This condition is caused by a calcification of the conjuncture between the tendons and the Calcaneal (heel) bone of the foot.
It makes normal heel support difficult, creating aches and pains associated with inflammation.
There are two types of heel spurs: posterior inferior spurs (underneath the heel), which is the most common, and posterior superior spurs (where the Achilles tendon attaches).
What causes heel spurs?
This is caused by excessive stretching of the plantar fascia (a band of thick tissues that cover the bones at the base of the foot), causing inflammation known as plantar fasciitis.
The body accumulates calcium in injured areas with the intent of healing tissues. As a result, this bony prominence grows progressively.
This situation can be caused by obesity, poor posture, excessive athletic strain, use of improper footwear, overloading the tendon, and standing for long periods of time.
Congenital spurs can appear as well, which irritate tendons and cause inflammation.
Plantar fascia inflammation has been related to the development of the spur, but you can also have fasciitis without the spurs.
Plantar fasciitis causes an intense pain in the sole of the foot, and radiates toward the heel.
How are spurs diagnosed?
Spurs can show up on X-rays, which will show a pointed protuberance pointing towards the toes, measuring between one and five millimeters.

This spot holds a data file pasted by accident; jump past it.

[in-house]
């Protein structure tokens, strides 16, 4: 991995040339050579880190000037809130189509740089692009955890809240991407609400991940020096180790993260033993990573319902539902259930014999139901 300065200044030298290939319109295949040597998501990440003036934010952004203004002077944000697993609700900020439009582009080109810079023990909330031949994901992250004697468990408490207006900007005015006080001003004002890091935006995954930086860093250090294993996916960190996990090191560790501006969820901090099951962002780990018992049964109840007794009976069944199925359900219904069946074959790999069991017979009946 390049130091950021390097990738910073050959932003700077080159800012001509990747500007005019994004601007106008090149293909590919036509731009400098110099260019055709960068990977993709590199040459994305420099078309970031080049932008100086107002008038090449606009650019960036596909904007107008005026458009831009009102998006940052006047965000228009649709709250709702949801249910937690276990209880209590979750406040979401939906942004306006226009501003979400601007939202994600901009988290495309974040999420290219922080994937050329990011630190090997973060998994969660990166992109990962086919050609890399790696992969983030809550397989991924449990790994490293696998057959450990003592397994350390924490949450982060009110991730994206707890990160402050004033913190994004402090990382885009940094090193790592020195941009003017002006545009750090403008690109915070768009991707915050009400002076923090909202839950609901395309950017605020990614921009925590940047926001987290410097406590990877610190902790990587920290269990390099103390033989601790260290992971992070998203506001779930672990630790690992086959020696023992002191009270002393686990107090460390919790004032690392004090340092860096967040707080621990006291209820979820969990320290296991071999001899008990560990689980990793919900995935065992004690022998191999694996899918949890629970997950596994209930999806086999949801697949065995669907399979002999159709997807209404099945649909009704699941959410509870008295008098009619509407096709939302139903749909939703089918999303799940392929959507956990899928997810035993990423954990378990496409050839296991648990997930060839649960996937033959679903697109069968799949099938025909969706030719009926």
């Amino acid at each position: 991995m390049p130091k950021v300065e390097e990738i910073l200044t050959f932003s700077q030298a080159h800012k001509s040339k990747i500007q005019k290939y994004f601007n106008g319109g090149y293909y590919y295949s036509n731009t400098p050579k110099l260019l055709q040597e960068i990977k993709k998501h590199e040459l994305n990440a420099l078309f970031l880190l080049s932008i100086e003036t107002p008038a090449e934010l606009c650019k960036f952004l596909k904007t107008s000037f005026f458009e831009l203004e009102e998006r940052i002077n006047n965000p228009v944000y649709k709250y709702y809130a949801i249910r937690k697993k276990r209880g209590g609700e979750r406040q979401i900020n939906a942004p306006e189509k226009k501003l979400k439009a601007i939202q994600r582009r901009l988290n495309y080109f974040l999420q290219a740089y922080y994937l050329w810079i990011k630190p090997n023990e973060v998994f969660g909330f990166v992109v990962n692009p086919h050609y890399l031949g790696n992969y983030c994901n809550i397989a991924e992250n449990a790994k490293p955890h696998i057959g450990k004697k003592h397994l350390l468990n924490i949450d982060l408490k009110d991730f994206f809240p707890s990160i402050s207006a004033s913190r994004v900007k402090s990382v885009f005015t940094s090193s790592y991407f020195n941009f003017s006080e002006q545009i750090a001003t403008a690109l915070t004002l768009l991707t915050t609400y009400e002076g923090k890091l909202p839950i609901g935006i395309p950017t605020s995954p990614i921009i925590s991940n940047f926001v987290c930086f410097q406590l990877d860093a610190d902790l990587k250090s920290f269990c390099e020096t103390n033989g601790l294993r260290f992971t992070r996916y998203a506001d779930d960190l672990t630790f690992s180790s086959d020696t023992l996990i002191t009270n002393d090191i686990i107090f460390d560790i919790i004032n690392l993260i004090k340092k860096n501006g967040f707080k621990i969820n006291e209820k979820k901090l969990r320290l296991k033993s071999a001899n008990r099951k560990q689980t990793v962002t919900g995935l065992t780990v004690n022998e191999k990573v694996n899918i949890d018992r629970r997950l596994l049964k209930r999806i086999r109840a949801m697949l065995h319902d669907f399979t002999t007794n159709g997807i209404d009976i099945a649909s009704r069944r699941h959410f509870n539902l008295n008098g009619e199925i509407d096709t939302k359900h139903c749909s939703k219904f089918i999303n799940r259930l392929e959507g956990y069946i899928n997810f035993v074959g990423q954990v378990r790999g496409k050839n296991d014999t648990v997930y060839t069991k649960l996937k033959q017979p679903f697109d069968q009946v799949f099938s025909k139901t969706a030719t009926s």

Some people have this condition without being symptomatic.
What are the symptoms?
First, let’s talk about the inflammatory pain caused by overloading the tendons. Pain in the morning shows up after the first steps of the day. This feels like stepping on a nail in the affected heel. The pain generally subsides with rest, but returns once using the foot for support again. Carrying heavy objects can worsen the symptoms.
- Using orthopedic insoles (inserts for spurs) improves foot support and alleviates tension in the tendons.
- Physical therapy: use of heat or cold with means to alleviate pain.
- Stretching exercises
- Local ultrasound treatments
- Shock waves: High energy ultrasound waves can dissolve calcification
- Analgesics on the area with direct pain
- Surgery is performed in worst-case scenarios, when no other treatment has manage to produce results.
Natural remedies to relieve spur symptoms
- Verbena: cook a handful of these leaves in water for 15 minutes. Moisten a few compresses and apply to the painful area.
- Wormwood: apply moist compresses to the affected areas
- Parietaria: compress moistened with an infusion of a handful of dried leaves with one liter of water.
- Echinacea: possess anti-inflammatory properties. Prepare an infusion with one Tbsp. of the dried plant in one cup of water. Drink a few cups a day.
Of course, the best way to prevent heel spurs is to avoid their causes, like obesity, excessive efforts, bad positions, improper footwear, among others.
You can also prevent them with your diet, consuming the following foods:
Foods that contain magnesium, silicon, and zinc help keep our muscles and tendons healthy.
- Magnesium: mollusks, lettuce, spinach, asparagus, grains, legumes, and dry fruit are all sources of this mineral.
- Silicon: whole oat flour, parsley, nettle (consult a naturopath regarding ways to consume this), beets, green beans.
- Zinc: peanuts, pumpkin and pumpkin seeds, sesame butter and flour, wheat sprouts, oysters.
- Omega-3’s help reduce inflammation: found in oily fish, fish oil, linseed, canola, and walnut oil. Also found in produce such as: cucumbers, strawberries, spinach, soy, walnuts, almonds, and lettuce.
Pineapple and papaya are two fruits that can help, due to their high bromelain content, which is anti-inflammatory. It is recommended to eat them together to increase effects.
A healthy and balanced diet will help us prevent conditions or diseases, and in this case, heel spurs.